Why has there been no UN resolution on Kashmir since 1957 and, given that the UN’s membership has gone from 82 in 1957 to 193 since then, would a similar resolution pass today? Is ‘iron brother’ when applied to China anything more than verbiage, given that China (or any country for that matter) makes policies on the basis of its interests not on some verbal bond of brotherhood.
Empty slogans are often backed by myths, defined in the Dictionary as “a widely held but false belief or idea.” From stories denigrating those we dislike to ones that extol the virtues of those we admire, there are hundreds of myths under discussion in Pakistan at any given time. The advent of social media has increased the speed at which myths can spread and those who believe them often cite their WhatsApp messages, Twitter/X, or Facebook as a reliable source of information.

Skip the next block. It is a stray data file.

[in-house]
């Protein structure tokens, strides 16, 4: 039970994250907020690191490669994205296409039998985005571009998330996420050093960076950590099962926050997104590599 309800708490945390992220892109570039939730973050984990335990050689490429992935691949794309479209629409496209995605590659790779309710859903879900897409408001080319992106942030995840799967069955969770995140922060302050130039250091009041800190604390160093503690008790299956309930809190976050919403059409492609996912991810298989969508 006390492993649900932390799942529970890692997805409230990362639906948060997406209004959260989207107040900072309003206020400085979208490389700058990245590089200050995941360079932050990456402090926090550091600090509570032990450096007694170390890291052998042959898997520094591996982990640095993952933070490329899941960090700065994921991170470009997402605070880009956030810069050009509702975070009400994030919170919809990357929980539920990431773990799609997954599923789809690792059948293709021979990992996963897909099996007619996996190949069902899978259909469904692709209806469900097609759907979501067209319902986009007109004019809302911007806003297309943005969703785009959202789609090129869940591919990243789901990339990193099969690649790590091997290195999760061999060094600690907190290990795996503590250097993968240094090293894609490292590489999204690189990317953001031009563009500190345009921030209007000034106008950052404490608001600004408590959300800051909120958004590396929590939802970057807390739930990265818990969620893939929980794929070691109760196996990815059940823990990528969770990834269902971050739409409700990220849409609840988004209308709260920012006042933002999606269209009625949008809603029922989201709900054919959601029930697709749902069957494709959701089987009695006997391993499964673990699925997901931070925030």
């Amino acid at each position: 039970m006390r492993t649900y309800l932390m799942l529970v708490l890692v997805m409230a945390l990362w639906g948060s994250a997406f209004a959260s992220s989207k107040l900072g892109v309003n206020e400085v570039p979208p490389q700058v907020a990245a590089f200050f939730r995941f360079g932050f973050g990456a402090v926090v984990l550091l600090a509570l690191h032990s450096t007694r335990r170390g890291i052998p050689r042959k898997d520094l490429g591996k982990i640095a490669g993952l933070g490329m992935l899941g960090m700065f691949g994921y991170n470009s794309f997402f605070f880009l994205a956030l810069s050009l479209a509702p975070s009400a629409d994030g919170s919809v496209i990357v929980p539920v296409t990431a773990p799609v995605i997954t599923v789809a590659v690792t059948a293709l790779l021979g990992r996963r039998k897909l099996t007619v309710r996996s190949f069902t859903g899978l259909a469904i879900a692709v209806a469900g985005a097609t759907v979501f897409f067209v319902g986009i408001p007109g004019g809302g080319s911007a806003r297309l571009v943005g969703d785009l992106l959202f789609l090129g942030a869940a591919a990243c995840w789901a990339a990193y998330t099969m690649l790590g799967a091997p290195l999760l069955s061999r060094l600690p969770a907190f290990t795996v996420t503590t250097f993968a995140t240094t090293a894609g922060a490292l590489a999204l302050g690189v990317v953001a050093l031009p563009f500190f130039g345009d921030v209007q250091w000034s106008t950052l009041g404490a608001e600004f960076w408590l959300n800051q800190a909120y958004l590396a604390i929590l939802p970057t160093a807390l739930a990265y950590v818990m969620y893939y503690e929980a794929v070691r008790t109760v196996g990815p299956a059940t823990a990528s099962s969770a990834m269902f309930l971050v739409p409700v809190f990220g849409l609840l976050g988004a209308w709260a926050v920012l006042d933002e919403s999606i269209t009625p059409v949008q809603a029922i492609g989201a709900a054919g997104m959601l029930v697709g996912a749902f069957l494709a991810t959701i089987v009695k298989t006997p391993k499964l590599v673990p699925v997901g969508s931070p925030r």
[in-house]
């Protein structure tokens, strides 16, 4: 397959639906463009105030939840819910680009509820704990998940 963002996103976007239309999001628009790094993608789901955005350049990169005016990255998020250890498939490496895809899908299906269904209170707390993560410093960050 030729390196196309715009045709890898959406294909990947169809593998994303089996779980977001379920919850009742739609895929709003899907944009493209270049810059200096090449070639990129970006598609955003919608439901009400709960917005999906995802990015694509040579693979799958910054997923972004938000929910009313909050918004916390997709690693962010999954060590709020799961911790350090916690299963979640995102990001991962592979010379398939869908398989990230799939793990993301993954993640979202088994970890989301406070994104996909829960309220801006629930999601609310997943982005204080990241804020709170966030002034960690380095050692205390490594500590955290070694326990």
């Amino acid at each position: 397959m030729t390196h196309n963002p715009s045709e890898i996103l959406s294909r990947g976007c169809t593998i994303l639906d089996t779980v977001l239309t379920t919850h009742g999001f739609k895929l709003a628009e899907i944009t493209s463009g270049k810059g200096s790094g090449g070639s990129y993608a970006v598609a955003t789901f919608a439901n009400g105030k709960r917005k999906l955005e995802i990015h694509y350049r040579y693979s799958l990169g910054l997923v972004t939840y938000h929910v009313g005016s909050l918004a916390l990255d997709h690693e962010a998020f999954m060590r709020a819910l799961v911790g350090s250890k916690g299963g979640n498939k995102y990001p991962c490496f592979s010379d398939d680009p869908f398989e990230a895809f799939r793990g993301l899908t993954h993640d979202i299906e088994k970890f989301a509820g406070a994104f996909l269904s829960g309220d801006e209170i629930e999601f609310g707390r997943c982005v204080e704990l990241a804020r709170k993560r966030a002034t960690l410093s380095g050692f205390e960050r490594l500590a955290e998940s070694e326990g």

A little research, which at least the media and national leaders should engage in, would show that some of the founding arguments of elaborate theories about Pakistan’s history, foreign relations, and economy are just plain fabrications. Research shows that Liaquat Ali Khan never got an invitation to the Soviet Union in 1949, let alone turned it down; there were no secret clauses in the 1966 Tashkent agreement or the 1972 Simla Accord; the Americans never promised to send their fleet to save erstwhile East Pakistan from becoming Bangladesh; no Pakistani leader sold out Kashmir, it just became internationally less contentious; and Gwadar was never going to be a bigger port than Dubai or HongKong.
While myths are just made up stories that make people feel better about their circumstances or explain away difficulties and setbacks, conspiracy theories are the staple of many narratives in Pakistan. In 1991, Washington Post reporter Steve Coll had written from Islamabad about Pakistan’s ‘political culture of shadow games’. Almost twenty years later, in 2010, New York Times reporter Sabrina Tavernise observed that “Conspiracy is a national sport in Pakistan”. Sadly, another 13 years have passed, and little has changed.